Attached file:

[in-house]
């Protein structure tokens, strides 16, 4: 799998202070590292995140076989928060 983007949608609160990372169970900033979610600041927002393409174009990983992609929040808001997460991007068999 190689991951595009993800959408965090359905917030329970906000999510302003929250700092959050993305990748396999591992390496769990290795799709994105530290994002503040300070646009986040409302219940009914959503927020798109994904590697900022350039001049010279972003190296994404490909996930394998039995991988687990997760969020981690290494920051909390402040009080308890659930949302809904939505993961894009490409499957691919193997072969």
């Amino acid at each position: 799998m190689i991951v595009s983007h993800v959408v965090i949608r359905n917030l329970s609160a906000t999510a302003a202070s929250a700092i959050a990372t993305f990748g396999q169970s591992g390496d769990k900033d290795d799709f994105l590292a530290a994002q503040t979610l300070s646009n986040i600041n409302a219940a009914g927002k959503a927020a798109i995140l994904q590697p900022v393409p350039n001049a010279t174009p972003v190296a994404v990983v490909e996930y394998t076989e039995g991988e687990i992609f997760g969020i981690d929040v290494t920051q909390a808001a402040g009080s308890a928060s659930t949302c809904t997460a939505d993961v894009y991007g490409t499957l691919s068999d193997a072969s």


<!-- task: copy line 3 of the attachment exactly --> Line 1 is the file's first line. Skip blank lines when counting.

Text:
């Amino acid at each position: 799998m190689i991951v595009s983007h993800v959408v965090i949608r359905n917030l329970s609160a906000t999510a302003a202070s929250a700092i959050a990372t993305f990748g396999q169970s591992g390496d769990k900033d290795d799709f994105l590292a530290a994002q503040t979610l300070s646009n986040i600041n409302a219940a009914g927002k959503a927020a798109i995140l994904q590697p900022v393409p350039n001049a010279t174009p972003v190296a994404v990983v490909e996930y394998t076989e039995g991988e687990i992609f997760g969020i981690d929040v290494t920051q909390a808001a402040g009080s308890a928060s659930t949302c809904t997460a939505d993961v894009y991007g490409t499957l691919s068999d193997a072969s």